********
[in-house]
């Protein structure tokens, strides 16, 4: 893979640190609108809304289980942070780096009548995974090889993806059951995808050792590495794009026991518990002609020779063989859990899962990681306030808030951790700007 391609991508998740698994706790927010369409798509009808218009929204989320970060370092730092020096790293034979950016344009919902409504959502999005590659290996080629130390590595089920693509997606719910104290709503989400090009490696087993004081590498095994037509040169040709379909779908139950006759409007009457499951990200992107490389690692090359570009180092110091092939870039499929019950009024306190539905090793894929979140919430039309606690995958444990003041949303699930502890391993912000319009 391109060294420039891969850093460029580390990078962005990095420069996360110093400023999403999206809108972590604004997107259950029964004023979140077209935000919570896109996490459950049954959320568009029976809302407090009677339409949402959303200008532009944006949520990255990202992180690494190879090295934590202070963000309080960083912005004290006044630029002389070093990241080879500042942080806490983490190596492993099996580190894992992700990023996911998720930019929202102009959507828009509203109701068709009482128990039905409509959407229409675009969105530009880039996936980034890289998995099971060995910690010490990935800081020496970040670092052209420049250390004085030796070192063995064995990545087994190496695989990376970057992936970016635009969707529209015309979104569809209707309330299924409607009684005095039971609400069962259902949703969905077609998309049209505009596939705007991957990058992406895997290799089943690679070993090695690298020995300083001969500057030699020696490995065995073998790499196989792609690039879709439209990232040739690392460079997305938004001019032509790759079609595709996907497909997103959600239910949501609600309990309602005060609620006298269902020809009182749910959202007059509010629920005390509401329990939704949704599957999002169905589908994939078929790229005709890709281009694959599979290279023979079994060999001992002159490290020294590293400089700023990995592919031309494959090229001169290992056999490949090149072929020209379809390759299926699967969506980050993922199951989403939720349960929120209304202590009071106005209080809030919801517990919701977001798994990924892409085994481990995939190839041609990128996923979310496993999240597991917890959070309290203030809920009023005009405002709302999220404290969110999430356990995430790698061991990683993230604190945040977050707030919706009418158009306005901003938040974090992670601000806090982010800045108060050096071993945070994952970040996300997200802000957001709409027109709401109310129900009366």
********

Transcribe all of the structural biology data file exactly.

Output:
[in-house]
């Protein structure tokens, strides 16, 4: 893979640190609108809304289980942070780096009548995974090889993806059951995808050792590495794009026991518990002609020779063989859990899962990681306030808030951790700007 391609991508998740698994706790927010369409798509009808218009929204989320970060370092730092020096790293034979950016344009919902409504959502999005590659290996080629130390590595089920693509997606719910104290709503989400090009490696087993004081590498095994037509040169040709379909779908139950006759409007009457499951990200992107490389690692090359570009180092110091092939870039499929019950009024306190539905090793894929979140919430039309606690995958444990003041949303699930502890391993912000319009 391109060294420039891969850093460029580390990078962005990095420069996360110093400023999403999206809108972590604004997107259950029964004023979140077209935000919570896109996490459950049954959320568009029976809302407090009677339409949402959303200008532009944006949520990255990202992180690494190879090295934590202070963000309080960083912005004290006044630029002389070093990241080879500042942080806490983490190596492993099996580190894992992700990023996911998720930019929202102009959507828009509203109701068709009482128990039905409509959407229409675009969105530009880039996936980034890289998995099971060995910690010490990935800081020496970040670092052209420049250390004085030796070192063995064995990545087994190496695989990376970057992936970016635009969707529209015309979104569809209707309330299924409607009684005095039971609400069962259902949703969905077609998309049209505009596939705007991957990058992406895997290799089943690679070993090695690298020995300083001969500057030699020696490995065995073998790499196989792609690039879709439209990232040739690392460079997305938004001019032509790759079609595709996907497909997103959600239910949501609600309990309602005060609620006298269902020809009182749910959202007059509010629920005390509401329990939704949704599957999002169905589908994939078929790229005709890709281009694959599979290279023979079994060999001992002159490290020294590293400089700023990995592919031309494959090229001169290992056999490949090149072929020209379809390759299926699967969506980050993922199951989403939720349960929120209304202590009071106005209080809030919801517990919701977001798994990924892409085994481990995939190839041609990128996923979310496993999240597991917890959070309290203030809920009023005009405002709302999220404290969110999430356990995430790698061991990683993230604190945040977050707030919706009418158009306005901003938040974090992670601000806090982010800045108060050096071993945070994952970040996300997200802000957001709409027109709401109310129900009366």